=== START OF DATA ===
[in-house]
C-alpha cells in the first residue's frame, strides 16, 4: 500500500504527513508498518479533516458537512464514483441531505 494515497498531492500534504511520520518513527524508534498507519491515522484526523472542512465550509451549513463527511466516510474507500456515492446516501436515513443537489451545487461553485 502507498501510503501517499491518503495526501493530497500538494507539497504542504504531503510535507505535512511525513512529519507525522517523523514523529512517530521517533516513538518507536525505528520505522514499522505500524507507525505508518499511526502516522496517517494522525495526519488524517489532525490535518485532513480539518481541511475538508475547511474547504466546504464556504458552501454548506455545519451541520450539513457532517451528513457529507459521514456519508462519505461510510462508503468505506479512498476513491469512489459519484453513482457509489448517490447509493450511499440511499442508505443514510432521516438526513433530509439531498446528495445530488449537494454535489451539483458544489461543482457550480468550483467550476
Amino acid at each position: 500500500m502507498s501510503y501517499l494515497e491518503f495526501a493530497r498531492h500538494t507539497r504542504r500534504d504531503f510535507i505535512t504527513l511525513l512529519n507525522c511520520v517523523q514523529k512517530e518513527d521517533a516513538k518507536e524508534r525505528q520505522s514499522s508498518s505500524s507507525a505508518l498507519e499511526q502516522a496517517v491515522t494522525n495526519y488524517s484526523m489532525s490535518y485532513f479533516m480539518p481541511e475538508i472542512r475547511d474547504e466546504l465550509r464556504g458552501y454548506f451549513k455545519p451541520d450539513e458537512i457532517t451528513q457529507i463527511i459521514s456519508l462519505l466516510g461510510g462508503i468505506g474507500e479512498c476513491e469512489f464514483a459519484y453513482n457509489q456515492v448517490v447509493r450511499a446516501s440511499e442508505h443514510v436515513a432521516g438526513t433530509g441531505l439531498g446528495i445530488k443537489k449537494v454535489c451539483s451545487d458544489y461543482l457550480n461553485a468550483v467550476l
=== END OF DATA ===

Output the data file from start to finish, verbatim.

[in-house]
C-alpha cells in the first residue's frame, strides 16, 4: 500500500504527513508498518479533516458537512464514483441531505 494515497498531492500534504511520520518513527524508534498507519491515522484526523472542512465550509451549513463527511466516510474507500456515492446516501436515513443537489451545487461553485 502507498501510503501517499491518503495526501493530497500538494507539497504542504504531503510535507505535512511525513512529519507525522517523523514523529512517530521517533516513538518507536525505528520505522514499522505500524507507525505508518499511526502516522496517517494522525495526519488524517489532525490535518485532513480539518481541511475538508475547511474547504466546504464556504458552501454548506455545519451541520450539513457532517451528513457529507459521514456519508462519505461510510462508503468505506479512498476513491469512489459519484453513482457509489448517490447509493450511499440511499442508505443514510432521516438526513433530509439531498446528495445530488449537494454535489451539483458544489461543482457550480468550483467550476
Amino acid at each position: 500500500m502507498s501510503y501517499l494515497e491518503f495526501a493530497r498531492h500538494t507539497r504542504r500534504d504531503f510535507i505535512t504527513l511525513l512529519n507525522c511520520v517523523q514523529k512517530e518513527d521517533a516513538k518507536e524508534r525505528q520505522s514499522s508498518s505500524s507507525a505508518l498507519e499511526q502516522a496517517v491515522t494522525n495526519y488524517s484526523m489532525s490535518y485532513f479533516m480539518p481541511e475538508i472542512r475547511d474547504e466546504l465550509r464556504g458552501y454548506f451549513k455545519p451541520d450539513e458537512i457532517t451528513q457529507i463527511i459521514s456519508l462519505l466516510g461510510g462508503i468505506g474507500e479512498c476513491e469512489f464514483a459519484y453513482n457509489q456515492v448517490v447509493r450511499a446516501s440511499e442508505h443514510v436515513a432521516g438526513t433530509g441531505l439531498g446528495i445530488k443537489k449537494v454535489c451539483s451545487d458544489y461543482l457550480n461553485a468550483v467550476l